Law, Responsibility and Indigenous thought for the governance of Common Goods: the Case of Water
Mizan Institute Symposium: Indigenous People’s Rights and Studies, Kuala Lumpur
Betsan Martin, September 2017
The interest of this paper is what forms of governance and law are needed. This paper considers forms of law and governance to recognize human interdependence with the earth. A framework of responsibility is introduced as significant for governing for interdependence. Public trusteeship has potential to strengthen public good interests in the governance of natural resources such as water. Public Trust enabled indigenous Hawai’ian litigants to achieve regulation for ecosystem health and indigenous interests, alongside business interests.
In going beyond the borders of standard state law, innovations in law are considered. Examples are given of indigenous leadership in taking the law beyond standard liberal jurisprudence, as the recent vesting of the Whanganui River in Aotearoa New Zealand as a Legal Person. The contributions of indigenous law to governing earth’s common resources are discussed in the context of amplifying the responsibility dimension of law.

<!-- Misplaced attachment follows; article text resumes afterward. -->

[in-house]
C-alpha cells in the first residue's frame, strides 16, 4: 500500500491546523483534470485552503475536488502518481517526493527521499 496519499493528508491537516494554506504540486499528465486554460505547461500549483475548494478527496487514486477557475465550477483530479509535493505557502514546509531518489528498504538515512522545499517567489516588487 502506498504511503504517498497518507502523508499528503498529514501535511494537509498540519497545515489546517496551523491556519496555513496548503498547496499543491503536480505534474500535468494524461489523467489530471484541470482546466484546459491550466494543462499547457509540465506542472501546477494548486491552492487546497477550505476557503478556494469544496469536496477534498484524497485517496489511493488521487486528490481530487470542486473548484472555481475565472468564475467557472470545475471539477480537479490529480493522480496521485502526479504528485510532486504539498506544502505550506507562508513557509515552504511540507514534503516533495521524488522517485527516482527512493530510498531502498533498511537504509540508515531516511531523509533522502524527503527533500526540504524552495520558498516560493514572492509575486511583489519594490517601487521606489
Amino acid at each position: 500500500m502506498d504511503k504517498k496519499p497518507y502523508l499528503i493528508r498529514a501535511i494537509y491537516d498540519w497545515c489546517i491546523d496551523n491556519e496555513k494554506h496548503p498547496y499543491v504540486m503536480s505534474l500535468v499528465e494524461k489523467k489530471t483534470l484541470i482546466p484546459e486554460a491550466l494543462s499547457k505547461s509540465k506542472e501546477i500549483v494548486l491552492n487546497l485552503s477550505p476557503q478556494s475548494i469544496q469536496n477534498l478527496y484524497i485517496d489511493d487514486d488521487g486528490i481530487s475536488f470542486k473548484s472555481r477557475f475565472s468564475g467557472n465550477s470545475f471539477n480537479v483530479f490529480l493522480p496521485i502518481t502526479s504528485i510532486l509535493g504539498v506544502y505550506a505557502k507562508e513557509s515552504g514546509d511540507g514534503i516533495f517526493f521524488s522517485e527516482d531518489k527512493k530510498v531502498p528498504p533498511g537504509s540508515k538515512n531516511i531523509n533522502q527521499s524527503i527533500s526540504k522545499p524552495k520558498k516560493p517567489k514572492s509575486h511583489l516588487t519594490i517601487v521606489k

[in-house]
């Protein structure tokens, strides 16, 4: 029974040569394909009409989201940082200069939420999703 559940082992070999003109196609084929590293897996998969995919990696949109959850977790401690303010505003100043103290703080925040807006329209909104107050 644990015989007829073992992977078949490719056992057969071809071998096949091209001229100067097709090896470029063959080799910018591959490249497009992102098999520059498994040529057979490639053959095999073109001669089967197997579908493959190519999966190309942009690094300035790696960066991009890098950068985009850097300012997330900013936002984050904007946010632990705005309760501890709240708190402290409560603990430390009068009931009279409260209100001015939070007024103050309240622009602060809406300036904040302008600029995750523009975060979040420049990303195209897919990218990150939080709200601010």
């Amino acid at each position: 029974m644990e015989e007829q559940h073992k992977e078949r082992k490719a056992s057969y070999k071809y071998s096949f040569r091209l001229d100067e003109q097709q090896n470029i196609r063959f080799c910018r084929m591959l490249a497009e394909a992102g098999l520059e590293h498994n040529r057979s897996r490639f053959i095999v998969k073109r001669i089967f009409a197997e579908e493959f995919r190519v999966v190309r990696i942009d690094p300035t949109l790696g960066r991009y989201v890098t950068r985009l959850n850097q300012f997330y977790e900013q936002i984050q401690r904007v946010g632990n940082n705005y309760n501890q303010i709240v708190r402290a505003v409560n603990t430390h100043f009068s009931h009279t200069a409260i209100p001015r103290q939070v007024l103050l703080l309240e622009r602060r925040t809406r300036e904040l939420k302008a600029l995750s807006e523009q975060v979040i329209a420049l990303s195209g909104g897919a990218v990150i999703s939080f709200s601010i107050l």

Context: The situation of global interdependence is the backdrop for
international examples of Public Trusteeship (Hawai’i) and for specific reference
to Aotearoa-New Zealand. The Pacific region is a reference for Indigenous
knowledge; litigation in Aotearoa New Zealand and Hawai’I is leading to
Innovations in law for fresh water.
The whole of the intervention can be downloaded here
Downloads: responsible_law_f_betsan_martin_kl._malaysia_nov2017.pdf (270 KiB)